Acknowledgments

    This research was supported by Basic Science Research Program through the National Research Foundation of Korea (NRF) funded by the Ministry of Education (NRF- 2017R1D1A1B03036474). This work was also supported by the Korea Environment Industry and Technology Institute (KEITI) through “The Chemical Accident Prevention Technology Development Project (2016001970003)”.

    Figure

    KJEB-37-3-335_F1.gif

    Internal zinc concentrations (mg kg-1 of dry body weight; mean±S.E., n=2) in Paronychiurus kimi related to the zinc concentration in the soil. Asterisk (*) indicates significant differences between the control and the treatment groups after one -way analysis of variance followed by Dunnett’s multiple comparison test.

    KJEB-37-3-335_F2.gif

    Effects of zinc on juvenile production (A) and instantaneous rate of population increase (ri) (B) in Paronychiurus kimi after 28 days of exposure to zinc in artificial soil. The solid line indicates the fitted regression (based on observed values). The dotted line in panel (B) represents ri=0 (stable population).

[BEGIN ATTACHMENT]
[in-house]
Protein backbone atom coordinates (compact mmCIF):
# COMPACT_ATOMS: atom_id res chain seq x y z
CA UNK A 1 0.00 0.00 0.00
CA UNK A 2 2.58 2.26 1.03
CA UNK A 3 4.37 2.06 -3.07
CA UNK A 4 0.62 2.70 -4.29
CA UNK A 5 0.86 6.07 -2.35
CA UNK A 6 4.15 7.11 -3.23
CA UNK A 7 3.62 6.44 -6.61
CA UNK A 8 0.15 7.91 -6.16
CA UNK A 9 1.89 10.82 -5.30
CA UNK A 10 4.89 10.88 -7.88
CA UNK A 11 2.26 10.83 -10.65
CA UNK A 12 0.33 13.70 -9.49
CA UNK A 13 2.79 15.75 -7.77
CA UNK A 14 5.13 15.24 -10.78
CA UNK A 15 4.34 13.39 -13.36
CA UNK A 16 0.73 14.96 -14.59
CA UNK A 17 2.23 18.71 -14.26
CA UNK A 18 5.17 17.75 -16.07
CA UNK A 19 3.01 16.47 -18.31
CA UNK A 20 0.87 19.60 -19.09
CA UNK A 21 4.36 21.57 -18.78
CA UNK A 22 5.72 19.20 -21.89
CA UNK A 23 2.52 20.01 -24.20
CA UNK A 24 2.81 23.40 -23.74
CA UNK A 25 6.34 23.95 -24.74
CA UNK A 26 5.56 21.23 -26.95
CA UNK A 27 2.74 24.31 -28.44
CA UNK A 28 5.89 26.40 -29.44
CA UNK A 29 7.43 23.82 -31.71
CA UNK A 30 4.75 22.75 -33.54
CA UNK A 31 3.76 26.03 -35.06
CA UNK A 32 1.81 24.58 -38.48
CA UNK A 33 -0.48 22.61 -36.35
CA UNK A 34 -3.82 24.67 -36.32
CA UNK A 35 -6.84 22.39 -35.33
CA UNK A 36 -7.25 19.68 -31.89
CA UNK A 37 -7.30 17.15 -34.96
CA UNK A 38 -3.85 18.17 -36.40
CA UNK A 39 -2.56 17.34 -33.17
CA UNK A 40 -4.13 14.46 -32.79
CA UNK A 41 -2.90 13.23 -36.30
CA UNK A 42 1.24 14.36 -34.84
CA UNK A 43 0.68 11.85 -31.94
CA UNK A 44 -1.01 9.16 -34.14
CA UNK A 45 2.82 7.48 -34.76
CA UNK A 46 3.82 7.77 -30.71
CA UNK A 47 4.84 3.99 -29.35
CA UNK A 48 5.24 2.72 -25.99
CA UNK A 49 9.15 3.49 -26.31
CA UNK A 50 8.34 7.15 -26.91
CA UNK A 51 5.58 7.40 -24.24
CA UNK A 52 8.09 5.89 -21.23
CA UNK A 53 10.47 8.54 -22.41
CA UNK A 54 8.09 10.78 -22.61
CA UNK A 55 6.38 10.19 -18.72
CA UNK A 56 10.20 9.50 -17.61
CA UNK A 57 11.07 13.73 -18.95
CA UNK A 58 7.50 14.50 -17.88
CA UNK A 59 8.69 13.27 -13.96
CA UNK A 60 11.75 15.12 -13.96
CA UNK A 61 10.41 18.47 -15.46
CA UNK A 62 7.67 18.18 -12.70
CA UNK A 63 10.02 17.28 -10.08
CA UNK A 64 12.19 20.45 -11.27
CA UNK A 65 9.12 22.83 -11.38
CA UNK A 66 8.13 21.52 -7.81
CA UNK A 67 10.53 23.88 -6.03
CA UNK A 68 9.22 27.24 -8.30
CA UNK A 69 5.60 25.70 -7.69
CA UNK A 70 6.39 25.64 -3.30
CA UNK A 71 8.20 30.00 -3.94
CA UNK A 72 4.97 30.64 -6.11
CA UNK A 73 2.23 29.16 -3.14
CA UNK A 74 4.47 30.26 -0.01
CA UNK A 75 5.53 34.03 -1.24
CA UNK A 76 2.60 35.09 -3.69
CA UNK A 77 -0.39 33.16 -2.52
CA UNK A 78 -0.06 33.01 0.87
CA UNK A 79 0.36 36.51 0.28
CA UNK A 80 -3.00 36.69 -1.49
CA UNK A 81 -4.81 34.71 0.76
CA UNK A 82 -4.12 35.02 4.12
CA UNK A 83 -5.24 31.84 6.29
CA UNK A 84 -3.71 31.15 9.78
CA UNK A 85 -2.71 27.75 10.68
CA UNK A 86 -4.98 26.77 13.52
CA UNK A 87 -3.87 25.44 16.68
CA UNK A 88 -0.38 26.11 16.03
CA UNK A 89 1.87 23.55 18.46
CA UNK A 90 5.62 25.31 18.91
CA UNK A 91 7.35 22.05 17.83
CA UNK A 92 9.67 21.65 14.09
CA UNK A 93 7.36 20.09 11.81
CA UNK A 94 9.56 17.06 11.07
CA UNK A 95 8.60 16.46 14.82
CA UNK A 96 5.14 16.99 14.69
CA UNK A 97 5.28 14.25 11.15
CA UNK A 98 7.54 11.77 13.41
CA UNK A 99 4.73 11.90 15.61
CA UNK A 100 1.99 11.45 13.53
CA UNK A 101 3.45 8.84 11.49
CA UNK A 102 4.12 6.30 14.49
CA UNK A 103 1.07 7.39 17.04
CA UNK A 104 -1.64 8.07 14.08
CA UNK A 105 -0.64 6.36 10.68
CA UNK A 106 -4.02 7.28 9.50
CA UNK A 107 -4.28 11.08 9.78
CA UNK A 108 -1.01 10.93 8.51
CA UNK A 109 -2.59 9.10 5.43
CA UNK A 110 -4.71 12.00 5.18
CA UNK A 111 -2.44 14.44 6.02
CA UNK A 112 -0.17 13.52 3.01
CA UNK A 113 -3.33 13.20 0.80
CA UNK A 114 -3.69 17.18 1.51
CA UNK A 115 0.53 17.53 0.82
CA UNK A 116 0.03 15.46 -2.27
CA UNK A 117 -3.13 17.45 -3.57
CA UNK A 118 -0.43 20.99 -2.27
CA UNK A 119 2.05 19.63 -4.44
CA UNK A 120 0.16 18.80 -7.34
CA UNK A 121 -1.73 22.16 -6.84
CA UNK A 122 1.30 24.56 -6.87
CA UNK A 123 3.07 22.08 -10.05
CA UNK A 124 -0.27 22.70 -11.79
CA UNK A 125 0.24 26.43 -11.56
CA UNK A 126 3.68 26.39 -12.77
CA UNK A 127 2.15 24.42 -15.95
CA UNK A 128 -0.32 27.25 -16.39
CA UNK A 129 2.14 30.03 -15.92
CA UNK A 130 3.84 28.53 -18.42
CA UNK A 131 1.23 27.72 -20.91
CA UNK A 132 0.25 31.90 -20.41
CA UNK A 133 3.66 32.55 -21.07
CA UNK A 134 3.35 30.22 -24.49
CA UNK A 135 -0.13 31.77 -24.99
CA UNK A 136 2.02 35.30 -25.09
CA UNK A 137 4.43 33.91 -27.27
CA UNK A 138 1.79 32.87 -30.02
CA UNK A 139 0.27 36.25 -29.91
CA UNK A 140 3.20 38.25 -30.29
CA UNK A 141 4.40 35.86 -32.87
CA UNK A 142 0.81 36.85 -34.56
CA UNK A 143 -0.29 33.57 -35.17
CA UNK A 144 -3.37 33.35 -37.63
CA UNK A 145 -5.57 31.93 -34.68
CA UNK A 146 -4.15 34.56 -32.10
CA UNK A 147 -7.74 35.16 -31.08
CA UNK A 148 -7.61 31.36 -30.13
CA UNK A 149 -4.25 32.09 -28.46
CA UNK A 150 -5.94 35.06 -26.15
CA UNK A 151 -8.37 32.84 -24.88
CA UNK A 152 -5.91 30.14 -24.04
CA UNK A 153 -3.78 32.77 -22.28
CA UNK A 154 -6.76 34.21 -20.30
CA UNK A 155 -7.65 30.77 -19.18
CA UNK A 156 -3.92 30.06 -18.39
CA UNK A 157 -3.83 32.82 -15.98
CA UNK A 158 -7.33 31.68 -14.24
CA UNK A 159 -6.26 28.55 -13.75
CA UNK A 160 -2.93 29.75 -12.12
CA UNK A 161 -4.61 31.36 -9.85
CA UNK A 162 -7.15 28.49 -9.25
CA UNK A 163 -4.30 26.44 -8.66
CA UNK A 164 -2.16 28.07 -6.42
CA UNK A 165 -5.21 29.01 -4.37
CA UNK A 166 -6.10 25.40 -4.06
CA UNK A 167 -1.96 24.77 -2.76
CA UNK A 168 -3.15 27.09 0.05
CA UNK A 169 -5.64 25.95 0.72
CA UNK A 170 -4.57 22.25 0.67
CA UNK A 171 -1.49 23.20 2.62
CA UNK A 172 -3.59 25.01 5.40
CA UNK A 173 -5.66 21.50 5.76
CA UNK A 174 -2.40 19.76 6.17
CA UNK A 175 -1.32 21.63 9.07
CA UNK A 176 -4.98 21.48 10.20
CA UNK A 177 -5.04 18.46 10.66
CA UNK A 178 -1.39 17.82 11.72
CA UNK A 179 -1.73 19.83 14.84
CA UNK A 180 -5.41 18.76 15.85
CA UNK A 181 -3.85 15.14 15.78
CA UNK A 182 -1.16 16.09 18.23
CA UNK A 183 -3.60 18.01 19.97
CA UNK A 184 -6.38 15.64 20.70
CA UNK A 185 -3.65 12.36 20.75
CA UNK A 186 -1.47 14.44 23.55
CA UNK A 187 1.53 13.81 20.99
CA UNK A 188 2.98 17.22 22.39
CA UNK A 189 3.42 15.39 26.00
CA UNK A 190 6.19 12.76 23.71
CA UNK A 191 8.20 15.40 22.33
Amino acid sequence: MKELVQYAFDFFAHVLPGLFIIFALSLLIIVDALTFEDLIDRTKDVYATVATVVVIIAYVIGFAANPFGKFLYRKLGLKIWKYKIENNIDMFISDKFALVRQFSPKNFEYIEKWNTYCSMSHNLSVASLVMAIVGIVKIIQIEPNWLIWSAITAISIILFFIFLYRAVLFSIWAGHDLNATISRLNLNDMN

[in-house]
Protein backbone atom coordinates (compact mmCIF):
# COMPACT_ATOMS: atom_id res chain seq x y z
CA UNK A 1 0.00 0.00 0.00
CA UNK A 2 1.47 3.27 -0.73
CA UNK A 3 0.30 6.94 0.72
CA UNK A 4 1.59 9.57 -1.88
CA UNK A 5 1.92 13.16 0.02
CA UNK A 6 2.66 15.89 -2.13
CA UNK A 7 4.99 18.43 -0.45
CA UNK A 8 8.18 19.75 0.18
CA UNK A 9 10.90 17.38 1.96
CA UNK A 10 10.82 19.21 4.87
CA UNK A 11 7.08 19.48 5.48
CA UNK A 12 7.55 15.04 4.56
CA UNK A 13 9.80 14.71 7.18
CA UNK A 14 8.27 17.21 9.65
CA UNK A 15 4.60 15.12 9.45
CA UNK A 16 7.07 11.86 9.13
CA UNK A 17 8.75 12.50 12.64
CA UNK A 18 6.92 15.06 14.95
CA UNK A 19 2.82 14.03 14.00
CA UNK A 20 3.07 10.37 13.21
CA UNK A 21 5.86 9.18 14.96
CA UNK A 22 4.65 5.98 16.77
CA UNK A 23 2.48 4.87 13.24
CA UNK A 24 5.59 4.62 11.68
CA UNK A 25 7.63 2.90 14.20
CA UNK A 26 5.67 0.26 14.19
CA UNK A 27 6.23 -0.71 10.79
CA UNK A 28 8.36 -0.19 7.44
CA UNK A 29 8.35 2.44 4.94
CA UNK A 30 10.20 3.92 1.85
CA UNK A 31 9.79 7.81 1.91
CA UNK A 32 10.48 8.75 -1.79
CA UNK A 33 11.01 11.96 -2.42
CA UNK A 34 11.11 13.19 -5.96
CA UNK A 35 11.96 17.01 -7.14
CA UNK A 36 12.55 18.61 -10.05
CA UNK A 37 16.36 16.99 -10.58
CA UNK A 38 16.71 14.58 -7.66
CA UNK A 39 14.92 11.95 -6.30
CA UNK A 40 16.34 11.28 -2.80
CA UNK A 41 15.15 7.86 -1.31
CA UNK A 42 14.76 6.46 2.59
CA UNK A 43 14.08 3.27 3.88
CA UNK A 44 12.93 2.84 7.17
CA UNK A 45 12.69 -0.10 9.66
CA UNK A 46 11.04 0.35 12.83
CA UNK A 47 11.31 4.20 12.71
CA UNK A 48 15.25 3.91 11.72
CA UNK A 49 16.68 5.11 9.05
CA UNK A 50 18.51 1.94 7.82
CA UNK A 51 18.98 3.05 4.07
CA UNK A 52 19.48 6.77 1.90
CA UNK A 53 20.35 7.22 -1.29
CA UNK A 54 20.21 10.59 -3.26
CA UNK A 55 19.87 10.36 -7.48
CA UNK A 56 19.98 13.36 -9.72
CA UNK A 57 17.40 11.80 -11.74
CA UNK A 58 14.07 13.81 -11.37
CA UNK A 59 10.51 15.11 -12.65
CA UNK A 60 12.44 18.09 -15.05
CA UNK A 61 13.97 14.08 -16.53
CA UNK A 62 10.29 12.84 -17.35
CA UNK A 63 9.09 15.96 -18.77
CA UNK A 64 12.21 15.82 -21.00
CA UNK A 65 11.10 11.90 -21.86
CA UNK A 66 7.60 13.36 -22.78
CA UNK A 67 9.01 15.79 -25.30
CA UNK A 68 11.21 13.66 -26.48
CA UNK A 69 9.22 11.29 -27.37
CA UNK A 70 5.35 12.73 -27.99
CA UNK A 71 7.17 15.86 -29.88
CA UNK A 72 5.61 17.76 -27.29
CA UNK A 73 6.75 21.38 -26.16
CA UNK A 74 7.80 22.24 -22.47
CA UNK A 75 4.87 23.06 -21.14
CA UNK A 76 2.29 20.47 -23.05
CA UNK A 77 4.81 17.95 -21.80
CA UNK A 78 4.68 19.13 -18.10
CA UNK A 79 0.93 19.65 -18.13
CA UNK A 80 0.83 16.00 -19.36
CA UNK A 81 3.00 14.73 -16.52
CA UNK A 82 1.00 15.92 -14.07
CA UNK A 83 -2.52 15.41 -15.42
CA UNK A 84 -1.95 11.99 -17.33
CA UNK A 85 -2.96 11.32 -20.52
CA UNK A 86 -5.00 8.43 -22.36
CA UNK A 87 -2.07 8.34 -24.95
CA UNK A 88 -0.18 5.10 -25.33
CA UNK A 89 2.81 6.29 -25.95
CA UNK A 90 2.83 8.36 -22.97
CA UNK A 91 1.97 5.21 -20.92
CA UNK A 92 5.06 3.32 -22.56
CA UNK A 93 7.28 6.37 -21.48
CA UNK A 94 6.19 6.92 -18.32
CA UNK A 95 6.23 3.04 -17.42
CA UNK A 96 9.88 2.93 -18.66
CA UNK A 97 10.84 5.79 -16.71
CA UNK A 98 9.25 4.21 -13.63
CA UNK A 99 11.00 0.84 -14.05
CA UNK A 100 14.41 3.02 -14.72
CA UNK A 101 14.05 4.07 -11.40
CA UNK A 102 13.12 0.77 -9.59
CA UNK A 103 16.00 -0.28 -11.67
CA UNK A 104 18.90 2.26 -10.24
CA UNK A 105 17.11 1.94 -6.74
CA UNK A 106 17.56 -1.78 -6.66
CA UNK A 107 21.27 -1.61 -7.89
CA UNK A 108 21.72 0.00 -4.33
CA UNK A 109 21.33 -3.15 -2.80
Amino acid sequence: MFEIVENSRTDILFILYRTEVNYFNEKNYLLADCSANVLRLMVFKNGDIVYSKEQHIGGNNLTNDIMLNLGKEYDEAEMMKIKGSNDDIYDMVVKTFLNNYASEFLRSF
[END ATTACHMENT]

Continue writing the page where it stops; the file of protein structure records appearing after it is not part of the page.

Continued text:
Table

    Freundlich adsorption constants for the sorption of zinc to artificial soil

    LC50, EC50, and ri=0 values (95% confidence intervals) for the effects of zinc on the adult survival, reproduction, and instantaneous rate of population increase of Paronychiurus kimi after 28 days of exposure to zinc. These values are expressed based on total, waterextractable, 0.01 M CaCl2 -extractable concentrations in the soil and on internal zinc concentrations in P. kimi

    The number of Paronychiurus kimi in each age group and the relative percentage (in parenthesis) of each age group, in the total population after 28 days of exposure to various concentrations of zinc